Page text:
Title: Methods to Control for Overt and Hidden Biases in Comparative Studies
Co-Chair: Associate Professor Ben Hansen
Committee Members: Professor Robert Keener, Professor Edward Rothman, Associate Professor Michael Elliott (Biostatistics)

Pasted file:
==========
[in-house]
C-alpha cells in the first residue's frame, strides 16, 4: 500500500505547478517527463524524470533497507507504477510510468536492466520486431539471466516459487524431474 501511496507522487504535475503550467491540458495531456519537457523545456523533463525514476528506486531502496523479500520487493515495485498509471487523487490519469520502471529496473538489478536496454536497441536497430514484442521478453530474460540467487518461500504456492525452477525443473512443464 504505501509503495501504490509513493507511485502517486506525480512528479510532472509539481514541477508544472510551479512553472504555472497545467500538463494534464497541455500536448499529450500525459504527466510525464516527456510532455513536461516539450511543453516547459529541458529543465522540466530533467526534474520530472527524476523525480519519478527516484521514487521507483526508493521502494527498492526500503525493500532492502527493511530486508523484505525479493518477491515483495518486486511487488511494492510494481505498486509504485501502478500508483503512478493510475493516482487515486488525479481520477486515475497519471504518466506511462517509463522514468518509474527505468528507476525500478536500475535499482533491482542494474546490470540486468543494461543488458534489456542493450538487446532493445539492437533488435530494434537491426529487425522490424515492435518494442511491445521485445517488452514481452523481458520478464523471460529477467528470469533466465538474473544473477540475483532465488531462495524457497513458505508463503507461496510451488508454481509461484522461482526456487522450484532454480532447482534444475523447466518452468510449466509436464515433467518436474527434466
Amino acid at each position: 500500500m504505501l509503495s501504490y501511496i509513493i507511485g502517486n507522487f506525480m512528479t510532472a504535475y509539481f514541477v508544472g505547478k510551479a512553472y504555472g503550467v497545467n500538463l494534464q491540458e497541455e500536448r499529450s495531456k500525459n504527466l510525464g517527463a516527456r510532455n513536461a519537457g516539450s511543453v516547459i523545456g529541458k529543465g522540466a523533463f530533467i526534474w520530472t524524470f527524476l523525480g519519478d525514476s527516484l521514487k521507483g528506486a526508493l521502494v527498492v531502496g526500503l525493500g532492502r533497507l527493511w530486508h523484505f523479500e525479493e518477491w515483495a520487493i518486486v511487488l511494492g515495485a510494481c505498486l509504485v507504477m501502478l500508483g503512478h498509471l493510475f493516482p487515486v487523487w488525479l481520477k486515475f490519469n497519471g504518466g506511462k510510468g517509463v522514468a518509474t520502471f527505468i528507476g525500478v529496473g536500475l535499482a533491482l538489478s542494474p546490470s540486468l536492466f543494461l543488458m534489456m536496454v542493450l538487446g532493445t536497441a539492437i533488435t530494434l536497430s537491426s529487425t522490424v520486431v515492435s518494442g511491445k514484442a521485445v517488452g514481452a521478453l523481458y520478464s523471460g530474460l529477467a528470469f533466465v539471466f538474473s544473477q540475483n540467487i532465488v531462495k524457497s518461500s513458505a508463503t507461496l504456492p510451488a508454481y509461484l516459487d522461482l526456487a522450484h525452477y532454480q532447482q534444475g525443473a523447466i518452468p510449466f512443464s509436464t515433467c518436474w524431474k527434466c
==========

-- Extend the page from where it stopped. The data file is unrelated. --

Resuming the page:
Abstract: When the goal of a comparative study is to ascertain the effect of some treatment condition, problems arise when it is not randomly assigned to units. In the absence of random assignment, units compared cannot be expected to be similar in terms of pretreatment covariates, yet the validity of resulting causal inferences relies on this resemblance. This thesis develops techniques that build upon existing methods to analyze observational studies, lifting certain of their limitations. To reduce bias in causal estimates from comparative studies, analysis procedures should ensure the likeness of the distributions of measured confounders across comparison groups. Methods such as matching or post-stratifying on the measured covariates group similar units, and analysis is performed within subgroups. We apply this bias-reducing idea to the Peters- Belson method, which estimates treatment effects in an experiment with regression models. By incorporating subgroups to restrict comparisons to groups of units with similar covariate distributions, bias induced by the application of the method to an observational study can be reduced. When analyzing observational data, units are commonly organized by similar propensity scores. In practice, the propensity score is estimated by a parametric model, and the literature is not unified regarding the selection of the best model. In line with one thread of the literature, we develop a method that improves the propensity score model by focusing it on covariates most relevant to an outcome of interest through the creation of what is called a multidimensional prognostic score. By improving the propensity score model, units compared are more similar, and resulting analyses have greater validity. While adjusting for measured confounders can sometimes suffice, additional methods to analyze comparative studies aim to quantify the potential impact of unmeasured confounders on the effect estimate. These methods, known broadly as sensitivity analyses, have roots in early literature that considered the addition or removal of a confounder. We introduce a new method of sensitivity analysis for a linear regression model that is unique in its simplicity and ability to assess the impact of unmeasured confounders on the entire confidence interval, rather than only the point estimate.